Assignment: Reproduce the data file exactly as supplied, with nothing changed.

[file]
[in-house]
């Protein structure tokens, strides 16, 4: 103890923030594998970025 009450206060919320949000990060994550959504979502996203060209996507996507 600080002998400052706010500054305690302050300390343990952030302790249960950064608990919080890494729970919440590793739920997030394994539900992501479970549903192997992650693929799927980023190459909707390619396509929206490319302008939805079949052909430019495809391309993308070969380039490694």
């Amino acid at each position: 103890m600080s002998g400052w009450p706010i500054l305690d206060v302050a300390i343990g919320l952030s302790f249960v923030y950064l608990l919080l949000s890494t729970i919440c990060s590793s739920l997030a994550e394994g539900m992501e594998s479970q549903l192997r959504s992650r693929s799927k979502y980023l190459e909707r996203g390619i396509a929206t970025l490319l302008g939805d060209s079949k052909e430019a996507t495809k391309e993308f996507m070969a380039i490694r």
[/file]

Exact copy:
[in-house]
């Protein structure tokens, strides 16, 4: 103890923030594998970025 009450206060919320949000990060994550959504979502996203060209996507996507 600080002998400052706010500054305690302050300390343990952030302790249960950064608990919080890494729970919440590793739920997030394994539900992501479970549903192997992650693929799927980023190459909707390619396509929206490319302008939805079949052909430019495809391309993308070969380039490694």
């Amino acid at each position: 103890m600080s002998g400052w009450p706010i500054l305690d206060v302050a300390i343990g919320l952030s302790f249960v923030y950064l608990l919080l949000s890494t729970i919440c990060s590793s739920l997030a994550e394994g539900m992501e594998s479970q549903l192997r959504s992650r693929s799927k979502y980023l190459e909707r996203g390619i396509a929206t970025l490319l302008g939805d060209s079949k052909e430019a996507t495809k391309e993308f996507m070969a380039i490694r």